Netanyahu Forgot the Life Force of Zionism

Israel's prime minister will step up the podium at UN General Assembly an arrogant victor, but his power politics mean he will one day leave behind him a country whose light has been extinguished.

Ari Shavit
Ari Shavit
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Prime Minister Benjamin Netanyahu and his wife Sara
Prime Minister Benjamin Netanyahu and his wife Sara at Ben-Gurion International Airport.Credit: Avi Ohayon / GPO
Ari Shavit
Ari Shavit

The man who will ascend the podium Thursday at the UN General Assembly to represent the Jewish state before the family of nations will do so with a sense of “I won.” The past year was good to him. He smote his political rivals hip and thigh: Isaac Herzog, Tzipi Livni, Yair Lapid, Avigdor Lieberman, Moshe Kahlon, Gideon Sa’ar. He dealt a harsh blow to his bitter enemy Arnon “Noni" Mozes, publisher of the Yedioth Ahronoth daily. He made laughingstocks of the Israeli media and the old Israeli elites, which he loathes.

In a brilliant “House of Cards”-style move, he nominated a messianist as the next police commissioner (with no opposition), and in another brilliant maneuver he will soon nominate (another) friendly attorney general. One after the other, Benjamin Netanyahu has neutralized most of the hostile power centers with which he has clashed for 20 years. Remember Roni Milo, Dan Meridor, Benny Begin, David Levy, Ehud Olmert, Ehud Barak, Amram Mitzna and Ami Ayalon? Netanyahu has routed all the possible political challengers of his generation to remain completely alone in the ring, the sole national leader.

The man who will ascend the UN podium to represent the Jewish state before the family of nations will do so with a sense of “I was right.” The New Middle East is very well-suited to Netanyahu’s deep-seated pessimism. While others waxed enthusiastic over the Arab Spring, he warned of the Arab winter — and he was right. While others made light of Islamic extremism, he warned of Islamic extremism — and he was right. While others believed in a permanent peace now, he did not believe in a permanent peace now — and he was right.

The world we inhabit in 2015 (Islamic State, murderous chaos in Syria, millions of refugees en route to Europe) bears far more resemblance to Bibi’s dark nightmares than it does to the rosy dreams of leaders of the international community and the Israeli left.

The prime minister’s vision of walls and fences (border fences in the south, the center and the north and a defensive shield in the skies above) looks far more realistic today than the vision of hummus in Damascus, Singapore in Gaza and Oslo in Hebron. Benzion Netanyahu’s son has good reason to feel that he foresaw the future while others failed to see.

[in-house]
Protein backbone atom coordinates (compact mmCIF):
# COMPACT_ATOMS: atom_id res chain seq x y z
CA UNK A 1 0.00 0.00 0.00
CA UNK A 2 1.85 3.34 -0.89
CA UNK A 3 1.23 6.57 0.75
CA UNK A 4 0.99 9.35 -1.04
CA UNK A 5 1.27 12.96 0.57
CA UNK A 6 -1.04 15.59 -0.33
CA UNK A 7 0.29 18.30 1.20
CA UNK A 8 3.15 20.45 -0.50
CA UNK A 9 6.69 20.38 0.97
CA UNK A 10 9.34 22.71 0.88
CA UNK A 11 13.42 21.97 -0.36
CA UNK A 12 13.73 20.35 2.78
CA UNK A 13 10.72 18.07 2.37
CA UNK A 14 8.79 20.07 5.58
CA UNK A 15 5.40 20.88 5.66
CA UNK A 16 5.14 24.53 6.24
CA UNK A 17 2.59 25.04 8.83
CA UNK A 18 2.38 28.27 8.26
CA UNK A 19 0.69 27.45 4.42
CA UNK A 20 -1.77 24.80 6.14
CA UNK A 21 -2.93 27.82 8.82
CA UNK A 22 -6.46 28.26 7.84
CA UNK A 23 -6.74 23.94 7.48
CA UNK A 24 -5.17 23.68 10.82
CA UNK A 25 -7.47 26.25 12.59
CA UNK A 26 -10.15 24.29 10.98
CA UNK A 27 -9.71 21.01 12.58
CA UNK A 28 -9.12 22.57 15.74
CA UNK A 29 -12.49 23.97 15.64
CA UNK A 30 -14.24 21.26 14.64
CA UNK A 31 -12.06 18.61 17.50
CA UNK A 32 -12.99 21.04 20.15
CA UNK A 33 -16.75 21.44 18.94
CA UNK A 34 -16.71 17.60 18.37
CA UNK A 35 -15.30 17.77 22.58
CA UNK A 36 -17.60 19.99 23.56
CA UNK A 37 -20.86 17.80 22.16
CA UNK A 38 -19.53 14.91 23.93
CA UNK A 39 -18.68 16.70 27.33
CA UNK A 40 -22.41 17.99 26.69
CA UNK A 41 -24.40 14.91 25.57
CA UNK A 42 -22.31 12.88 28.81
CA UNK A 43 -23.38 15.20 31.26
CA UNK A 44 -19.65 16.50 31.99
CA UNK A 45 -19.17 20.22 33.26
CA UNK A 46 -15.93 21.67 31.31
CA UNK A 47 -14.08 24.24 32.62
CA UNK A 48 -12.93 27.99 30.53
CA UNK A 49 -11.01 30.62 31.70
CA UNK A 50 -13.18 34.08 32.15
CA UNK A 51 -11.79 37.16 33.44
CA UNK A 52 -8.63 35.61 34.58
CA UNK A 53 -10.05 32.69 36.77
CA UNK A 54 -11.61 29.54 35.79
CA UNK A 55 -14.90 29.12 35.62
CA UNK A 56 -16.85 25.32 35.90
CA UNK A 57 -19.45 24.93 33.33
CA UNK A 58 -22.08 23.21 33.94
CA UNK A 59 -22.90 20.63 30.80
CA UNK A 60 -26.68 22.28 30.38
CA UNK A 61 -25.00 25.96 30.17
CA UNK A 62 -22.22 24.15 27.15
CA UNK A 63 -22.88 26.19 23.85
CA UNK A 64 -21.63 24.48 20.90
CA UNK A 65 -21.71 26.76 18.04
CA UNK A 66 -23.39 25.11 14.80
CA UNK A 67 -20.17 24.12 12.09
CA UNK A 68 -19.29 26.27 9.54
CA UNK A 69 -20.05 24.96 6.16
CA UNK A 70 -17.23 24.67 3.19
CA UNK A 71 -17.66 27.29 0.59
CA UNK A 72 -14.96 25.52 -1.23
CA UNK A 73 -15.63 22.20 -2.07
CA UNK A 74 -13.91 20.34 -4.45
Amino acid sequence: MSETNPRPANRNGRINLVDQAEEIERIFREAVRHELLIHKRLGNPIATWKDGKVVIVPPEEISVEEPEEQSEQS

But the arrogant victor who will ascend the UN podium on Thursday will represent the Jewish state before the family of nations in a flawed manner. Theodor Herzl did not just envision a state, but a model state. Zeev Jabotinsky didn’t believe only in nationalism, but also in human dignity and human rights. Chaim Weizmann did not speak only about the merits of power, but also about the power of merit. David Ben-Gurion always understood that Israel would not survive if its path ceased to be just. In different ways, Yitzhak Rabin, Shimon Peres and Menachem Begin, too, always balanced our duty to be strong with our commitment to be just.

The leaders of Zionism always understood that the moral dimension was the life force of Zionism. Benjamin Netanyahu does not understand this. He sees grand historical processes and plots sophisticated political maneuvers, but he is devoid of moral conscience. He has no love for anyone who is not a member of his family and he cannot assimilate any truth that is not his truth.

He has absolutely nothing of what made Abraham Lincoln, Martin Luther King Jr. and John F. Kennedy inspirational leaders. Nor does he resemble his own heroes — Winston Churchill, Margaret Thatcher and Ronald Reagan. They were not only about power politics. Each of them also had a dream and a vision and a deep truth that burned within them. They sought to lead their nations to some shining peak.

People generally do not change during the second half of their seventh decade. But if the man who will represent us this evening at the UN General Assembly does not discover the importance of the moral dimension to our lives, he is liable to leave behind him a country whose light has been extinguished.

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